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A directive approach should not be confused with micro management or a dictatorial mindset. Programmes are too large, too complex and too fluid for such approaches. However, the directive approach does mean accepting that the leadership team hold ultimate accountability for plans, key decisions and critical actions. It is no excuse to say that “people made the wrong decision” or “team Indigo did not deliver”, if this happens it was because the leadership team gave them too much freedom or tasks they were not capable of. The leadership team may be focused on the strategic road-map one day and then a member may be leading the execution of a high risk technical change that evening. Direction can occur at all scales and at all levels of organisation.
Levels of supervision cannot and should not be uniform. Critical activities, of whatever scale, that can make or break things demand greater attention than less critical ones, all other things being equal. Approaches are determined on a case by case basis taking into account the nature and potential impact of the task or decision and the extent to which execution teams, outside of the leadership function, have a proven ability to deal with the challenge. The greater the proven ability the lighter touch the hand of the leadership team.
Key elements of direction include:
Precision requires making clear decisions and goal setting based on the content of what is being done and the situation within which it is occurring. Playing “safe” by not deciding and or by being vague to mask a lack of decision is not allowed. Clarity means communicating this consistently and effectively, explaining context as well as the core information. Timely decision making and implementation of decisions is essential, losing days or weeks whilst prevaricating about what to do has destroyed many programmes. Make a decision and learn from it rather than delay.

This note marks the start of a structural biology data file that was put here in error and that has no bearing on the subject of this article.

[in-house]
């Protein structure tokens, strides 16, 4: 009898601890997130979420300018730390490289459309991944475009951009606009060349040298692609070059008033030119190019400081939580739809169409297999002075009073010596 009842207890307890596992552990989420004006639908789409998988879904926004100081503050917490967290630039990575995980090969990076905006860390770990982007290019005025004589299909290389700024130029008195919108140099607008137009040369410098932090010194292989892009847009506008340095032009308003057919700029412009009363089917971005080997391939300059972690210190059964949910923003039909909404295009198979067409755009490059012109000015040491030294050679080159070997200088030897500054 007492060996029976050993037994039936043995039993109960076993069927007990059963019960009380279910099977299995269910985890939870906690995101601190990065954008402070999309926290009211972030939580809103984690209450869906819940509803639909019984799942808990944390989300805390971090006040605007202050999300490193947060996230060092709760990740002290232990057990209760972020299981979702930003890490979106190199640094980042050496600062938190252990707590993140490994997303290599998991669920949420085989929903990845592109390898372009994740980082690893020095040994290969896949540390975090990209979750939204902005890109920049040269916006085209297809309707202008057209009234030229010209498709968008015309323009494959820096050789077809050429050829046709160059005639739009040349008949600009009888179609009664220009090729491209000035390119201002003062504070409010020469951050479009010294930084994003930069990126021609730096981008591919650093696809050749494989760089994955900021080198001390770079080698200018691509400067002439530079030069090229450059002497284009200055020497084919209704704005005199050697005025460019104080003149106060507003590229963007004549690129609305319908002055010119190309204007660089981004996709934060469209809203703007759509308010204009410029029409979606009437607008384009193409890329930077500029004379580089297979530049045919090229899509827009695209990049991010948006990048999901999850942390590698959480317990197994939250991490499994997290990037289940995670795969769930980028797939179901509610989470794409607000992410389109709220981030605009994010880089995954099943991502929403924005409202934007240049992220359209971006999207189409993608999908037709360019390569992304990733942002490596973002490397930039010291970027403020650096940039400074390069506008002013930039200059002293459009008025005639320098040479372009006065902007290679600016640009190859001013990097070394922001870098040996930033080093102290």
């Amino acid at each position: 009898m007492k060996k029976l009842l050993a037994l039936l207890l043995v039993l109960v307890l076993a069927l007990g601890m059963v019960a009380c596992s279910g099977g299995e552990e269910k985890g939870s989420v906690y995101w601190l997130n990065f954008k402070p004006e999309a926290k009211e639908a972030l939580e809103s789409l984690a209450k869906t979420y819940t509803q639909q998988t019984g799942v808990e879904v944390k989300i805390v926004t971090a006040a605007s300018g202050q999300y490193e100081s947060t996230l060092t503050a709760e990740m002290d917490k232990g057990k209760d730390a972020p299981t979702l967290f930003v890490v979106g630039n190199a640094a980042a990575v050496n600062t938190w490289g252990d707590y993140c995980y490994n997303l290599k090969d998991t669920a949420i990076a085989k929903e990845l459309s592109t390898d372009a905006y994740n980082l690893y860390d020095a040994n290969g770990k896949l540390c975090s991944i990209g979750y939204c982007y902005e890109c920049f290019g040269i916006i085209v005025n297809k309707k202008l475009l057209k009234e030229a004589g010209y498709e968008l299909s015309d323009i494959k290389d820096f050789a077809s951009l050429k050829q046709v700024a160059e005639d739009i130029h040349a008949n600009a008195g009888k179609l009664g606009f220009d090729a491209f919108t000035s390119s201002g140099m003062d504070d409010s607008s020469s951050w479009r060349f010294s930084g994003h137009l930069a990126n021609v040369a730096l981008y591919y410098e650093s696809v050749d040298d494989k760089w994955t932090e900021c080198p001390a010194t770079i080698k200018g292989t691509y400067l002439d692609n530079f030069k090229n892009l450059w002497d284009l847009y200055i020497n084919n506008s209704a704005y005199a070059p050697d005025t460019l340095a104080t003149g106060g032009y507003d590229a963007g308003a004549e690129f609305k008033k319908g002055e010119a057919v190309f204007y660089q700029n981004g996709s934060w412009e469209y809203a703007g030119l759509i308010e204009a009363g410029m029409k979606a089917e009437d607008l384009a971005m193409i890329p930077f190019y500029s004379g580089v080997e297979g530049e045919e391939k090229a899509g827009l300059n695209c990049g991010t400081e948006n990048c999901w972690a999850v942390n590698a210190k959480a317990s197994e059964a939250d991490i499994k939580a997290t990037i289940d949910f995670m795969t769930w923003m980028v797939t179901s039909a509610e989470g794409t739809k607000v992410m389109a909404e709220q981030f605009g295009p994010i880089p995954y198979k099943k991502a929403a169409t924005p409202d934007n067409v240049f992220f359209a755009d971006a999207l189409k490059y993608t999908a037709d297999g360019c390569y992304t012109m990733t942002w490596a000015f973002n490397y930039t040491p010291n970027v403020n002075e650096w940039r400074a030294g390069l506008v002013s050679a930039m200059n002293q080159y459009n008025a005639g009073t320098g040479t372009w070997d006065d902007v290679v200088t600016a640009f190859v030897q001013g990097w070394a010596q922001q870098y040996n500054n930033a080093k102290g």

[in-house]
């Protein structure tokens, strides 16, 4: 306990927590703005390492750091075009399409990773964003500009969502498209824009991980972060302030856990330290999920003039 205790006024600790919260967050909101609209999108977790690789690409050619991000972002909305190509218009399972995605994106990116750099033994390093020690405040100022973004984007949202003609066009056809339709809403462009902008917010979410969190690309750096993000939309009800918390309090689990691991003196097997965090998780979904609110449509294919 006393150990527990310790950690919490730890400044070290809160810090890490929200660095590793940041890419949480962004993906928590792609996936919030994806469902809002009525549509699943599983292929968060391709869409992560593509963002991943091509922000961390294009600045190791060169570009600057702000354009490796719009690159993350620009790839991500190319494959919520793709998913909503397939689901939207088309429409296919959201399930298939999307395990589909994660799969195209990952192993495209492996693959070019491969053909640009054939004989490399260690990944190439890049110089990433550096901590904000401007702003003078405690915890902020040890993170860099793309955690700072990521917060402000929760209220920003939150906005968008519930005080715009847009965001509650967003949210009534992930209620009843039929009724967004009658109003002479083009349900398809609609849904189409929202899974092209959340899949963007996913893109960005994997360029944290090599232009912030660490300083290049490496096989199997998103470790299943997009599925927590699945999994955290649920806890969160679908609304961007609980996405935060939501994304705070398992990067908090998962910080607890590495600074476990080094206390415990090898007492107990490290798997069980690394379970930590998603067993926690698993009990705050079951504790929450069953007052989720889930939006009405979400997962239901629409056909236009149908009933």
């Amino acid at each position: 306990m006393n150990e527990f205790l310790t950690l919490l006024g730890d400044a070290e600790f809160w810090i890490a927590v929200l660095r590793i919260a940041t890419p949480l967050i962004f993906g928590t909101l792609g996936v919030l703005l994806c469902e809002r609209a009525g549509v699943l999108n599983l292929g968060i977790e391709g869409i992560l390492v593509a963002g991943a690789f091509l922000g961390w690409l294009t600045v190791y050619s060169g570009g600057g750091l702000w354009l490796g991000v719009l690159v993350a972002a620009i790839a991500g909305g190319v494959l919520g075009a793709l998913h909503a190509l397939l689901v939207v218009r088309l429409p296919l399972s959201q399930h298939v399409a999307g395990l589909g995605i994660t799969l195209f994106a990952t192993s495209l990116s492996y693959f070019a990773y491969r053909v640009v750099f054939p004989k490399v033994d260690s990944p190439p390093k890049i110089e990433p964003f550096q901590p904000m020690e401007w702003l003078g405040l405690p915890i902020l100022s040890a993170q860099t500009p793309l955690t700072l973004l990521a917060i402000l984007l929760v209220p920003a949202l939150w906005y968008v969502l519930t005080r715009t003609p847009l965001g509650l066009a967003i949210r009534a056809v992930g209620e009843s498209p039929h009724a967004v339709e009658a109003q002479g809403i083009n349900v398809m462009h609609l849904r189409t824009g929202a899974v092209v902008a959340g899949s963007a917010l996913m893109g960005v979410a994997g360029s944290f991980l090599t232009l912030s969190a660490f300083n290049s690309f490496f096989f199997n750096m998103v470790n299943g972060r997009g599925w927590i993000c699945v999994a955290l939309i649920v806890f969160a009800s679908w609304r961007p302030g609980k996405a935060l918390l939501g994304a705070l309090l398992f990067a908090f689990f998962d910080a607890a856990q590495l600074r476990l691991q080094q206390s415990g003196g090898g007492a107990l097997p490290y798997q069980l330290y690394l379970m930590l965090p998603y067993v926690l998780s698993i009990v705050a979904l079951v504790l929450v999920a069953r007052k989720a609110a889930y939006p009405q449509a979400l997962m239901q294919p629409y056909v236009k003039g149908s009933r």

Firstly, though it may sound obvious, the leadership function needs to contain leaders. People who will take decisions and live by the consequences. It is not the domain of people who want to be fully protected with safety blankets of pseudo analysis and caveats. Disciplined risk takers are need. Secondly, the team needs to understand the content of what is being done. Not everyone needs to be an expert in everything but, collectively, the leadership needs the knowledge and experience to understand and, if necessary, oversee the work and how it is approached.
Work needs a route map. A coherent approach to achieving what needs to be done. An approach mapping out a sequence of, increasingly valuable, objectives tied together by a mesh of the significant activities that will move things from one set of objectives to the next. More than a set of milestones and activities on a Gantt chart, the route map defines how the objectives will be measured and what the activities must do. A narrative brings “the story” to life covering both how the work will be done and how the outputs will be used and supported. A well conceived, expressed, validated and communicated a route map provides the solid foundation for the work.
The route map provides the “big picture” view of what is to be done, but execution requires bottom up delivery focused planning. Pragmatic planning involves planning in layers and doing so in waves. Longer term plans have one level of detail and high uncertainty whilst medium and shorter term plans add increasing detail and, hopefully, have decreasing uncertainty. Layering and the horizons of plans at each layer will vary from cases to case but the principle needs to be adhered to.
The planning matrix builds from the plans prepared and owned by delivery streams that show what they commit to do. At any level the aggregate effect of these plans creates the overall programme picture that can be validated against the expectations of the parent layers and the road map. When it comes to execution plans, separate plans owned by individual units are essential, monolithic centrally maintained plans are a no-no.